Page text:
By Ingrid Sjostrand
Photos ©2021 Bill Gemmell
AFTER A YEAR OF SO MUCH CHANGE, LOSS AND LONELINESS, it feels almost necessary to search for the bright spots. To look back and find some good and look forward to the fresh opportunities of a new year. In living up to its name, Pleasant Ridge seems to be doing just that.
MAYOR KURT METZGER has found that the strong sense of community and familiarity among residents has helped many get through the worst days of the past year.
“With the arrival of Spring and vaccines, to see more and more neighbors out, walking dogs, pushing strollers or biking indicates a change toward normalcy,” he said. “Just the idea that we’ve been in our homes and isolated – you see this look on people’s faces when we see each other on the streets. Almost a release.”
Others like Ann Perry, one of Pleasant Ridge’s four City Commissioners, found that the forced transition to virtual meetings and events has allowed for increased community involvement.
“That’s one of the most important things I, and all of us, do as commissioners. We’re here to listen to what residents are saying and make sure those things are reflected in policy and practice,” she said. “With remote meetings, it’s given people more access to that. They might not have come to meetings before but now it’s so easy for more people to interact and that has been an excellent experience.”
And this opportunity for resident involvement extends past just virtual commission meetings. Every City department, board, foundation and block club benefits from the involvement of residents and volunteers.
“This pandemic has been such a psychological strain on everyone’s emotional health and having those connections makes a huge difference,” Perry said. “Anyone seeking ways to connect can always reach out to any of the city commission members through the city website. We can always help connect them to different groups and communities.”
“Despite 105 reported cases of COVID and one COVID related death over the year, I think we survived pretty well. Budget-wise we were not impacted, as we were able to increase our general fund balance. Obviously, services were delayed and offices were closed but, unlike other communities, we are mainly residential and most of the impact was on social life and activity,” Metzger said. “Outside of that, as a City, we were able to continue most of the projects we had planned.”
Those projects include the addition of two new pavilions in the city: One on the East Side at Gainsboro Park and the other at the community pool on the West Side.
“I think those will be really great spaces for people to gather and have their parties and little events. They are a really nice addition to the park and pool area and are beautifully designed,” Perry said.
As we look forward to 2021, there are plans for even more projects and city improvements, including collaboration with the City of Ferndale on a Transportation Alternatives Program (TAP) grant to add bicycle tracks to Woodward Avenue and streetscape updates. The largest project beginning this year will be updating the water lines throughout Pleasant Ridge.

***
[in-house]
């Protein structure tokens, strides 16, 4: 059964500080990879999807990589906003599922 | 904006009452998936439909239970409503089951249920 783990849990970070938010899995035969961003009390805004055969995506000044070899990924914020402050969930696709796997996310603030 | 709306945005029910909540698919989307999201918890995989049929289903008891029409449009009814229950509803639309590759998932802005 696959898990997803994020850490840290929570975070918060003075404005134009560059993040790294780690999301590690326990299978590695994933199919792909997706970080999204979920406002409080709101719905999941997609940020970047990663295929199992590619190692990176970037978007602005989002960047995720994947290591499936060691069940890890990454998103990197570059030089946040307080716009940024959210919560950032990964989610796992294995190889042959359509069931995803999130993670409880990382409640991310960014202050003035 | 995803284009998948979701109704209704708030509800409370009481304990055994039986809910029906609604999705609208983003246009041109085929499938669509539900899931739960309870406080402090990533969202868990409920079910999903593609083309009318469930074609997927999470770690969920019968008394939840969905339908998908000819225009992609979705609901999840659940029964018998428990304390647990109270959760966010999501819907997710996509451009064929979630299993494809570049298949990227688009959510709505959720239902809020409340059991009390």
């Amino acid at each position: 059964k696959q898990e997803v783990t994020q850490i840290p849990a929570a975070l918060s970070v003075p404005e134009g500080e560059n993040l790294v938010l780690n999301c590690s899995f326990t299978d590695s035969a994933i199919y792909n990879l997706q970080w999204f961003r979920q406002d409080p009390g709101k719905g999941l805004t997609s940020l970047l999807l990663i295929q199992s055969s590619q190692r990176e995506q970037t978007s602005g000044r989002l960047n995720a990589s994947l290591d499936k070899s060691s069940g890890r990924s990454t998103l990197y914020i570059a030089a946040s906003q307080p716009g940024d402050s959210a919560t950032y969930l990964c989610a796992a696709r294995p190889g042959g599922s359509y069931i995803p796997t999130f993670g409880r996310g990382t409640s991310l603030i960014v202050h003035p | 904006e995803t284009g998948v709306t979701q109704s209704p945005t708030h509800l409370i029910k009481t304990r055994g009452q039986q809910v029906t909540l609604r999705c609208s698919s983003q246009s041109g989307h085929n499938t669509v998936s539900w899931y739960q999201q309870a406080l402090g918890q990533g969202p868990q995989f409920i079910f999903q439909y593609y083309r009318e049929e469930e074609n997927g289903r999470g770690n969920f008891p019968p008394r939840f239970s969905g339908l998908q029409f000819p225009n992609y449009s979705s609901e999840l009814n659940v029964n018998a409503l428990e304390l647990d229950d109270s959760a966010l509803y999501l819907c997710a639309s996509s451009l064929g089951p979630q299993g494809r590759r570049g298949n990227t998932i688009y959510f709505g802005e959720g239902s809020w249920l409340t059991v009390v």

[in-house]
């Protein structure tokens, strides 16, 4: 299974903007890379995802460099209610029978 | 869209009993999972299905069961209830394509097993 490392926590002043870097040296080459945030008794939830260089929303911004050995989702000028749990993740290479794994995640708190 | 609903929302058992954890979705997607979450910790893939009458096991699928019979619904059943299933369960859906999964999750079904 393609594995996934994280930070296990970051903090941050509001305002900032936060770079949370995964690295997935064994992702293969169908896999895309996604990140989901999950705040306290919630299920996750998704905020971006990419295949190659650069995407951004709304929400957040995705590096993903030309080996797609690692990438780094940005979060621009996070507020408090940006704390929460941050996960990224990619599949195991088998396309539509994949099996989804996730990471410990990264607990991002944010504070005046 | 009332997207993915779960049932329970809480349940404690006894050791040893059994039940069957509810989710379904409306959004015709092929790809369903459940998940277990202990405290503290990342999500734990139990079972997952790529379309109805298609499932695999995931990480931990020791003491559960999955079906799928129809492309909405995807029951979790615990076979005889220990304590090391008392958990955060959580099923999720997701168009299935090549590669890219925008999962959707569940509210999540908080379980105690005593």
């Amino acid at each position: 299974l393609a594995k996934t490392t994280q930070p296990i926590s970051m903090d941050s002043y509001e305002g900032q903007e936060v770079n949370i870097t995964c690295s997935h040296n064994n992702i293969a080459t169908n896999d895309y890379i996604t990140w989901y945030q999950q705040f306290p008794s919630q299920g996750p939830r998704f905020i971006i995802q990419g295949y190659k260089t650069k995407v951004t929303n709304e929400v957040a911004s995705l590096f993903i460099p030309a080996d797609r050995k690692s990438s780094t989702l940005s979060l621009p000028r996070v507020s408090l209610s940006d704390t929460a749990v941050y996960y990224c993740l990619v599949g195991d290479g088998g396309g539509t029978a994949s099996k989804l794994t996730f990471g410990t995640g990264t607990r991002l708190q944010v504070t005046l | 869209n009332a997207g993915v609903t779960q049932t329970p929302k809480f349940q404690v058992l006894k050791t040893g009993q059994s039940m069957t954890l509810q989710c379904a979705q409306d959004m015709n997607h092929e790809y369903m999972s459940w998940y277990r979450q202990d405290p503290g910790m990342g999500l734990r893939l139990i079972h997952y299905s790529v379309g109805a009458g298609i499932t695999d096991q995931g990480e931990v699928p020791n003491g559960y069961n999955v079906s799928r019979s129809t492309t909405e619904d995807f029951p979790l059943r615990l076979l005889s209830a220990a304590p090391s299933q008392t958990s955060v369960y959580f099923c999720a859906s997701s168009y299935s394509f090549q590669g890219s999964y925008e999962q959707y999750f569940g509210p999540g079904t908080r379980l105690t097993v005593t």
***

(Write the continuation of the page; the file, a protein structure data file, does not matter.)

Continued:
“THE BIGGEST THING WE’RE NOW FACING IS THIS STATE MANDATE to get rid of all the lead lines,” Metzger said. “We’re trying to find ways to minimize the financial impact on residents, but it’s not going to be easy. We’re going to have a town hall in April to explain why it’s necessary, what the ramifications are and why we just can’t absorb the cost ourselves.”
“It’s an almost unintentional benefit of having such sandy soil, our water mains never broke,” Perry added. “Unfortunately, that has put us in a tough situation because they are now over 100-years-old and we have to do these lead line updates.”
While this new year might bring new challenges, Metzger wants to assure residents that they are exploring all the potential ways to ease the pain of these necessary updates and have them concentrate on things to look forward to this year, including the re-opening of the community pool.
“The pool is the number-one attraction, followed by summer camp, the swim team and those kinds of activities,” he said. “That’s what people miss the most so we’re just hoping that we can reopen and operate as close to normal as possible.”
“Our Recreation Department is so smart and love what they do. It’s fun to watch them figure out how to navigate this,” Perry added. “I think this will be an exciting summer!”
Maybe one last bright spot of the past year is the opportunity to find excitement and joy in the little things in 2021.
“While many individual lives have been altered, I believe that the overall effect of the pandemic is to further tighten our community bonds,” Metzger adds. “We’re all in this together and the idea of getting back to some level of normalcy will be plenty exciting.”